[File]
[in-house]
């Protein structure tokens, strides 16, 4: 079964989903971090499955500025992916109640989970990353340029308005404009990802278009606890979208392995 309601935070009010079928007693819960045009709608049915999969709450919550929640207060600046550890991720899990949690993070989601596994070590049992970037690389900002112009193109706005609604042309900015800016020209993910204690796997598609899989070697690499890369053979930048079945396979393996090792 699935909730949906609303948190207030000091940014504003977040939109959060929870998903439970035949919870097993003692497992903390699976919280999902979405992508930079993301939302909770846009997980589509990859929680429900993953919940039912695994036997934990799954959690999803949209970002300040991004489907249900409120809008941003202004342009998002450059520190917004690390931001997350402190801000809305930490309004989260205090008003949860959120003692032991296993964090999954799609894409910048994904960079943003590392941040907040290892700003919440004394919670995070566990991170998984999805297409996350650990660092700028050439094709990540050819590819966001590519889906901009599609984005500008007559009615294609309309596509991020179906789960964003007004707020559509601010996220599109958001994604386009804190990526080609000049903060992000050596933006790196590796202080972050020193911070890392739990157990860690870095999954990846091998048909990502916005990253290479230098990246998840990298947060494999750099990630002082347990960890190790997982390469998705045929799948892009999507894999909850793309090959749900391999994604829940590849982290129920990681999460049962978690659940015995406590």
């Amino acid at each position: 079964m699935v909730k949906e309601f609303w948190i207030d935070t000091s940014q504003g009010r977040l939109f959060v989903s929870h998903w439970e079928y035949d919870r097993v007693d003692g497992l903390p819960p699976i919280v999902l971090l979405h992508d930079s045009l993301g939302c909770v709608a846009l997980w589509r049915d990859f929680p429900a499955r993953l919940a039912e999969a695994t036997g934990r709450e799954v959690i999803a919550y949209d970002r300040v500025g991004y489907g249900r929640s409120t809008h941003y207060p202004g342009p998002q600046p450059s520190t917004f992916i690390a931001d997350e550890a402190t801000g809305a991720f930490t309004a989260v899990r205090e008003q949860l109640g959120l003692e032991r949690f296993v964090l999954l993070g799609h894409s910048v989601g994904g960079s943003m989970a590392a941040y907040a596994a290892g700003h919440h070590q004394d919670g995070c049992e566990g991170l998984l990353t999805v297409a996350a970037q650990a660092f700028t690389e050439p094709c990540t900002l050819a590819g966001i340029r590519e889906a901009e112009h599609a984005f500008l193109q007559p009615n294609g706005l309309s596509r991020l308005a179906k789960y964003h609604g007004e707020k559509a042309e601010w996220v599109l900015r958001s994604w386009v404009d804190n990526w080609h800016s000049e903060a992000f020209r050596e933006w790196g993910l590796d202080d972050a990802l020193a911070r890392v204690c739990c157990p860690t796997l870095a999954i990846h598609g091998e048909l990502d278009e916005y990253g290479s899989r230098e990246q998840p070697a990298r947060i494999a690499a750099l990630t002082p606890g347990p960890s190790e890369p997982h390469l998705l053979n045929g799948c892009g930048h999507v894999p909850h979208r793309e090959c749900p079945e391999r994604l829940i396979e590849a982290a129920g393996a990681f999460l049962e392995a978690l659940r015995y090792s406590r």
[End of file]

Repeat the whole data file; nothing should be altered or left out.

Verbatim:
[in-house]
């Protein structure tokens, strides 16, 4: 079964989903971090499955500025992916109640989970990353340029308005404009990802278009606890979208392995 309601935070009010079928007693819960045009709608049915999969709450919550929640207060600046550890991720899990949690993070989601596994070590049992970037690389900002112009193109706005609604042309900015800016020209993910204690796997598609899989070697690499890369053979930048079945396979393996090792 699935909730949906609303948190207030000091940014504003977040939109959060929870998903439970035949919870097993003692497992903390699976919280999902979405992508930079993301939302909770846009997980589509990859929680429900993953919940039912695994036997934990799954959690999803949209970002300040991004489907249900409120809008941003202004342009998002450059520190917004690390931001997350402190801000809305930490309004989260205090008003949860959120003692032991296993964090999954799609894409910048994904960079943003590392941040907040290892700003919440004394919670995070566990991170998984999805297409996350650990660092700028050439094709990540050819590819966001590519889906901009599609984005500008007559009615294609309309596509991020179906789960964003007004707020559509601010996220599109958001994604386009804190990526080609000049903060992000050596933006790196590796202080972050020193911070890392739990157990860690870095999954990846091998048909990502916005990253290479230098990246998840990298947060494999750099990630002082347990960890190790997982390469998705045929799948892009999507894999909850793309090959749900391999994604829940590849982290129920990681999460049962978690659940015995406590």
């Amino acid at each position: 079964m699935v909730k949906e309601f609303w948190i207030d935070t000091s940014q504003g009010r977040l939109f959060v989903s929870h998903w439970e079928y035949d919870r097993v007693d003692g497992l903390p819960p699976i919280v999902l971090l979405h992508d930079s045009l993301g939302c909770v709608a846009l997980w589509r049915d990859f929680p429900a499955r993953l919940a039912e999969a695994t036997g934990r709450e799954v959690i999803a919550y949209d970002r300040v500025g991004y489907g249900r929640s409120t809008h941003y207060p202004g342009p998002q600046p450059s520190t917004f992916i690390a931001d997350e550890a402190t801000g809305a991720f930490t309004a989260v899990r205090e008003q949860l109640g959120l003692e032991r949690f296993v964090l999954l993070g799609h894409s910048v989601g994904g960079s943003m989970a590392a941040y907040a596994a290892g700003h919440h070590q004394d919670g995070c049992e566990g991170l998984l990353t999805v297409a996350a970037q650990a660092f700028t690389e050439p094709c990540t900002l050819a590819g966001i340029r590519e889906a901009e112009h599609a984005f500008l193109q007559p009615n294609g706005l309309s596509r991020l308005a179906k789960y964003h609604g007004e707020k559509a042309e601010w996220v599109l900015r958001s994604w386009v404009d804190n990526w080609h800016s000049e903060a992000f020209r050596e933006w790196g993910l590796d202080d972050a990802l020193a911070r890392v204690c739990c157990p860690t796997l870095a999954i990846h598609g091998e048909l990502d278009e916005y990253g290479s899989r230098e990246q998840p070697a990298r947060i494999a690499a750099l990630t002082p606890g347990p960890s190790e890369p997982h390469l998705l053979n045929g799948c892009g930048h999507v894999p909850h979208r793309e090959c749900p079945e391999r994604l829940i396979e590849a982290a129920g393996a990681f999460l049962e392995a978690l659940r015995y090792s406590r």